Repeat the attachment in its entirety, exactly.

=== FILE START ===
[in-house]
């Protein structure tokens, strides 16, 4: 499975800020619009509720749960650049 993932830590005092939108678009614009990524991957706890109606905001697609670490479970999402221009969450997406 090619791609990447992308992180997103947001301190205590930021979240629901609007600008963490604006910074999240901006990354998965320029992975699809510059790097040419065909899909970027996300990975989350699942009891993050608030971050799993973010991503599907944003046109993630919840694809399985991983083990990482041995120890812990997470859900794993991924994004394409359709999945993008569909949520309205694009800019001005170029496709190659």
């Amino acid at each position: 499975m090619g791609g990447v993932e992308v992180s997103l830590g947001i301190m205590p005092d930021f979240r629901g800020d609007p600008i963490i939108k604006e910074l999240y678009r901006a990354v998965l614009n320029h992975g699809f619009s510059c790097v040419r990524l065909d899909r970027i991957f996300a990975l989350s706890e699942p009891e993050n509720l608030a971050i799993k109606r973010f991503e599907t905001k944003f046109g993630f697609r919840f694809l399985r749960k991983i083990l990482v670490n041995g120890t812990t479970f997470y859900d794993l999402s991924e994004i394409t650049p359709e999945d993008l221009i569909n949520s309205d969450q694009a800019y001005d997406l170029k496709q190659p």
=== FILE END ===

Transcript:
[in-house]
């Protein structure tokens, strides 16, 4: 499975800020619009509720749960650049 993932830590005092939108678009614009990524991957706890109606905001697609670490479970999402221009969450997406 090619791609990447992308992180997103947001301190205590930021979240629901609007600008963490604006910074999240901006990354998965320029992975699809510059790097040419065909899909970027996300990975989350699942009891993050608030971050799993973010991503599907944003046109993630919840694809399985991983083990990482041995120890812990997470859900794993991924994004394409359709999945993008569909949520309205694009800019001005170029496709190659």
């Amino acid at each position: 499975m090619g791609g990447v993932e992308v992180s997103l830590g947001i301190m205590p005092d930021f979240r629901g800020d609007p600008i963490i939108k604006e910074l999240y678009r901006a990354v998965l614009n320029h992975g699809f619009s510059c790097v040419r990524l065909d899909r970027i991957f996300a990975l989350s706890e699942p009891e993050n509720l608030a971050i799993k109606r973010f991503e599907t905001k944003f046109g993630f697609r919840f694809l399985r749960k991983i083990l990482v670490n041995g120890t812990t479970f997470y859900d794993l999402s991924e994004i394409t650049p359709e999945d993008l221009i569909n949520s309205d969450q694009a800019y001005d997406l170029k496709q190659p």